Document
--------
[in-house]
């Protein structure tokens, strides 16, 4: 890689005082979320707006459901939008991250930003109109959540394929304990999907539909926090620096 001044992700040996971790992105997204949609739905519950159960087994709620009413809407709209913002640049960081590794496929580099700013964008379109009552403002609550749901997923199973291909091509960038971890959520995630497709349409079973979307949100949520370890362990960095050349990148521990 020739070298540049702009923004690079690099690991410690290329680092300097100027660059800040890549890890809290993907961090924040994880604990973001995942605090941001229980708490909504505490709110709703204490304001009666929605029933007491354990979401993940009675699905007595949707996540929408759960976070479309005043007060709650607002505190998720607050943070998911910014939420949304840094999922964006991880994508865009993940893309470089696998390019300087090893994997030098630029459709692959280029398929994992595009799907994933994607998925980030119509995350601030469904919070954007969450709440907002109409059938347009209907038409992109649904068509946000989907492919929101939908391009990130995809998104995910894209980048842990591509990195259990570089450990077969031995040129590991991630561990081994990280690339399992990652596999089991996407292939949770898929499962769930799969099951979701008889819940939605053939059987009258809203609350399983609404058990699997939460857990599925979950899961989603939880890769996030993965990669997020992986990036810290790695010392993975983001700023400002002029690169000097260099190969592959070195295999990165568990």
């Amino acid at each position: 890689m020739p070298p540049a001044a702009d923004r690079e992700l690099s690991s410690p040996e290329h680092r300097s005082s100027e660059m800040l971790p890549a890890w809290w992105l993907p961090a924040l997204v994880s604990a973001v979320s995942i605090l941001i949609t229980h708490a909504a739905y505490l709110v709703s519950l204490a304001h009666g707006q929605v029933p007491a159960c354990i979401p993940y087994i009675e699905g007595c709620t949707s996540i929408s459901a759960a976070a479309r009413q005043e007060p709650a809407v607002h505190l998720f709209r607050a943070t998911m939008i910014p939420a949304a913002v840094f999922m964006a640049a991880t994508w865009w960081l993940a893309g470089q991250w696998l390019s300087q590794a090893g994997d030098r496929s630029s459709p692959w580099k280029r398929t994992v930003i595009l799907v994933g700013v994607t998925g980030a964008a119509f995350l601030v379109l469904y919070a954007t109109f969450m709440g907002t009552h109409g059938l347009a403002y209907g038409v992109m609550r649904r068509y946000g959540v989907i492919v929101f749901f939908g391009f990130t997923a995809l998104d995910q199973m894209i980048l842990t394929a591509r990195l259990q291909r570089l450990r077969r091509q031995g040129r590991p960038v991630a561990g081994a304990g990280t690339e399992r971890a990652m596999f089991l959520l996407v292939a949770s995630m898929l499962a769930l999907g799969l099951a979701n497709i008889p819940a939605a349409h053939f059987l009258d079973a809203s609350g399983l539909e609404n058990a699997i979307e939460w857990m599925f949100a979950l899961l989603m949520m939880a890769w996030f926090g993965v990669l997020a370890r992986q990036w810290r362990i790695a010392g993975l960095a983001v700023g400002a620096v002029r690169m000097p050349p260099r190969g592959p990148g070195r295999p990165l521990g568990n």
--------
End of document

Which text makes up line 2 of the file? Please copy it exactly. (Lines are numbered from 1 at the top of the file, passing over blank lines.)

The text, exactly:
């Protein structure tokens, strides 16, 4: 890689005082979320707006459901939008991250930003109109959540394929304990999907539909926090620096 001044992700040996971790992105997204949609739905519950159960087994709620009413809407709209913002640049960081590794496929580099700013964008379109009552403002609550749901997923199973291909091509960038971890959520995630497709349409079973979307949100949520370890362990960095050349990148521990 020739070298540049702009923004690079690099690991410690290329680092300097100027660059800040890549890890809290993907961090924040994880604990973001995942605090941001229980708490909504505490709110709703204490304001009666929605029933007491354990979401993940009675699905007595949707996540929408759960976070479309005043007060709650607002505190998720607050943070998911910014939420949304840094999922964006991880994508865009993940893309470089696998390019300087090893994997030098630029459709692959280029398929994992595009799907994933994607998925980030119509995350601030469904919070954007969450709440907002109409059938347009209907038409992109649904068509946000989907492919929101939908391009990130995809998104995910894209980048842990591509990195259990570089450990077969031995040129590991991630561990081994990280690339399992990652596999089991996407292939949770898929499962769930799969099951979701008889819940939605053939059987009258809203609350399983609404058990699997939460857990599925979950899961989603939880890769996030993965990669997020992986990036810290790695010392993975983001700023400002002029690169000097260099190969592959070195295999990165568990």